New £10m recycling facility turns glass into insulation
Companies hope new St Helens facility will provide template for further circular economy initiatives
The UK's circular economy received a major boost late last week as waste management giant Veolia and energy efficiency specialist Knauf Insulation jointly opened a major new glass recycling facility in St Helens.
The companies said the site represented a "world-first facility" that uses cutting-edge technology to "separate glass at a micro-level with exceptional accuracy, delivering an ultra-pure glass cullet".
The facility has the capacity to process over 60,000 tonnes of used glass bottles and jars - equivalent to over 350 million bottles a year - and turn it into recyclate material or cullet that can be used by Knauf to make insulation panels.
The facility is the result of a £10m investment and is backed by a 10 year commitment from Knauf Insulation that will secure glass supplies for its manufacturing plant. The company said the move would curb its use of virgin minerals and maximise its use of recyclate, while the proximity of the new facility would save approximately 375,000 miles of road journeys.
John Sinfield, managing director at Knauf Insulation Northern Europe, said the recycled material would help deliver insulation solutions that themselves "play a key role in helping reduce carbon emissions and benefit the environment".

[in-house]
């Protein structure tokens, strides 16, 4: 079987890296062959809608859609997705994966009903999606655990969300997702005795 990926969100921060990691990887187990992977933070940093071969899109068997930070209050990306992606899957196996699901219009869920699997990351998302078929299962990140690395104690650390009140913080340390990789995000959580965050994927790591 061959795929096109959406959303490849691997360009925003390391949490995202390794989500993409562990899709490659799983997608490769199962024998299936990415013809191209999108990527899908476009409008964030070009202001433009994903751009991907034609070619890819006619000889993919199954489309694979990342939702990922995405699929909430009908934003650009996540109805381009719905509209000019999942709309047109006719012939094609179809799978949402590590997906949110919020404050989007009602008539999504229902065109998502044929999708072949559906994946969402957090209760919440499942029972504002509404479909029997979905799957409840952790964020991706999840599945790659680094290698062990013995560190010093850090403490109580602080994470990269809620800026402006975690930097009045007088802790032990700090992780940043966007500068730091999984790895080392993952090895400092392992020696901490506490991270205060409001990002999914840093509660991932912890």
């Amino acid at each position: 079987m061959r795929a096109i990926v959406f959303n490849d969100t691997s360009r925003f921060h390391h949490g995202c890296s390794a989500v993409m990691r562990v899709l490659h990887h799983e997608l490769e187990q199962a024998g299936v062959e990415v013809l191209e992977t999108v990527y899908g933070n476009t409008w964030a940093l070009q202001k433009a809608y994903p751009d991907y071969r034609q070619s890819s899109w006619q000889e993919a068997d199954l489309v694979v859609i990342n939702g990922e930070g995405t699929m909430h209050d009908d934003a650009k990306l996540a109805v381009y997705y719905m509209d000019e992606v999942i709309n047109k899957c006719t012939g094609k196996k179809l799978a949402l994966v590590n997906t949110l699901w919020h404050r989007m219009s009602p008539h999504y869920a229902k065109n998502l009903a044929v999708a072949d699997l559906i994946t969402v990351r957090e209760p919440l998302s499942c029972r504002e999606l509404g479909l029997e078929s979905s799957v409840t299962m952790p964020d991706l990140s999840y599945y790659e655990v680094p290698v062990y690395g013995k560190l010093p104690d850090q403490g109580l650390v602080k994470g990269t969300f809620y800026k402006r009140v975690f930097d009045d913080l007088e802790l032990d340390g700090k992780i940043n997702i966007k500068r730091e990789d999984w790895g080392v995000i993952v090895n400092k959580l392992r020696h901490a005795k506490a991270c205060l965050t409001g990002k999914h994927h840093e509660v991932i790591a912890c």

"We have been using recycled glass in our manufacturing process for some time already," he said. "As well as securing our glass supply, the quality and consistency that we are getting now from the new facility will enable us to increase further the percentage of glass cullet we use in the manufacture of our Glass Mineral Wool insulation solutions, taking us one step further in our sustainability journey. This is also a real boost for the circular economy and the fact we have delivered this in partnership with Veolia demonstrates what can be achieved when two leaders in their respective fields work together to achieve mutual goals."
His comments were echoed by Estelle Brachlianoff, senior executive vice-president at Veolia UK & Ireland, who said the project represented a "£10m investment in the UK green economy which is good for jobs, good for the community and good for the planet".
"We want to see this first-of-its kind partnership pave the way for others; where waste is seen as an indispensable commodity and given a completely new lease of life," she added. "It would be fantastic to see more key industry players follow Knauf Insulation and incorporate circular economy thinking into production."
Originally published at businessgreen.com